Author(s): Burton D, Zeng XX, Chiu CH, Sun J, Sze NL,
Abstract Share this page
Abstract We sought to develop a smoking-cessation intervention for male Chinese restaurant workers in New York City that required no seeking out by participants; provided support over a relatively long period of time; and was responsive to participants' cultural backgrounds and daily lives. The resulting intervention consisted of a minimum of 9 proactive phone counseling sessions within a 6-month period for each participant recruited at his worksite. All activities were conducted in Chinese languages. The efficacy of this proactive phone-counseling intervention was assessed in a pretest/posttest design comparing baseline smoking with smoking 6 months after the intervention ended. Of 137 male employees recruited at their restaurants, 101 (median age 40.5) participated in the phone-counseling intervention in 2007-2008, with 75 completing the program with at least 9 counseling calls. We found a linear increase in smoking cessation from 0\% at Call 1 to 50.7\% at Call 9 for 75 men who completed the program, and we found for all 101 participants a 32.7\% intent-to-treat cessation rate for 6 months post-end of program, adjusted to 30.8\% by saliva cotinine assessments. The results indicate that combining field outreach with phone counseling over an extended period of time can facilitate smoking cessation for population groups whose environments do not support efforts to quit smoking.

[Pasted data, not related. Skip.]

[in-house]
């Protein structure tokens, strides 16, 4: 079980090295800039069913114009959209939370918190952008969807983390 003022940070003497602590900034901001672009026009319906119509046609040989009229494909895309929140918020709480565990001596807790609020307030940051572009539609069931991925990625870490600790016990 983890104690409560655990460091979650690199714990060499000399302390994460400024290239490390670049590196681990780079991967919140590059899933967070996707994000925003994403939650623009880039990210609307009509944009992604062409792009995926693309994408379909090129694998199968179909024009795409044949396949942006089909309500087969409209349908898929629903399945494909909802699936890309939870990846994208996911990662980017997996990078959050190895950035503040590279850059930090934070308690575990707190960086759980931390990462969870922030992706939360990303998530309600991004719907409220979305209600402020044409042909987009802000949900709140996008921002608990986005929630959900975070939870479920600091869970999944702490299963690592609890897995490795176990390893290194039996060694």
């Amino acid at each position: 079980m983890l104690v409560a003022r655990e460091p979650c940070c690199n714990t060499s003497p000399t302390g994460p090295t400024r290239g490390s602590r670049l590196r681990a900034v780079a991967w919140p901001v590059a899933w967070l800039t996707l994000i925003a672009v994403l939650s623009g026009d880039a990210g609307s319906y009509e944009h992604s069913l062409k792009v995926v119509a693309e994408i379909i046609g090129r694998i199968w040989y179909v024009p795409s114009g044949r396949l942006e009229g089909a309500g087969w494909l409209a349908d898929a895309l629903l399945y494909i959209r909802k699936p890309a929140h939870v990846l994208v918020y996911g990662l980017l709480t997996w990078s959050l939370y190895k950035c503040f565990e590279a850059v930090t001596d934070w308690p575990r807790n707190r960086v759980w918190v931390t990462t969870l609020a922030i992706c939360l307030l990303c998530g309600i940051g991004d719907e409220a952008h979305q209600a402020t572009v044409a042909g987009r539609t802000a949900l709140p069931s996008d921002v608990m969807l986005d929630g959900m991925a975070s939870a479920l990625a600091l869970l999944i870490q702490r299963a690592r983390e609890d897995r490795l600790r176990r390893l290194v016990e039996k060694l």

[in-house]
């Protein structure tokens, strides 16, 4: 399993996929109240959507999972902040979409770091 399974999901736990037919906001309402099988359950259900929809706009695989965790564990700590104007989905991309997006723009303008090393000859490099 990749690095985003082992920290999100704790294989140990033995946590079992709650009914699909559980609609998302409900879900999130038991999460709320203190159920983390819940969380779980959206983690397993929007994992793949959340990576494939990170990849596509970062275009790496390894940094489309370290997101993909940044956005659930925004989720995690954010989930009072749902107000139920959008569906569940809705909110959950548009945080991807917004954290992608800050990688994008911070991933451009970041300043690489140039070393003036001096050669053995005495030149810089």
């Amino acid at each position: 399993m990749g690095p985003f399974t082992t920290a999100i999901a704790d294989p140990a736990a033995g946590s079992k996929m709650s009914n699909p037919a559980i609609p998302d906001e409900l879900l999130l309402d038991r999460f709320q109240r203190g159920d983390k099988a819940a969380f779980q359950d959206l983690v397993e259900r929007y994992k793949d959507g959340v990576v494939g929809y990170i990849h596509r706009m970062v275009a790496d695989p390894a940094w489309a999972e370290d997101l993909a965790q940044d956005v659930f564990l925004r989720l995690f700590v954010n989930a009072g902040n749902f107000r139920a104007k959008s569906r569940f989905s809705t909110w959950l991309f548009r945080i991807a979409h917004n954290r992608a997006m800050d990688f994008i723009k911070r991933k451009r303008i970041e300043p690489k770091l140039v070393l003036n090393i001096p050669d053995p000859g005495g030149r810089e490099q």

This article was published in J Community Health
and referenced in Journal of Addiction Research & Therapy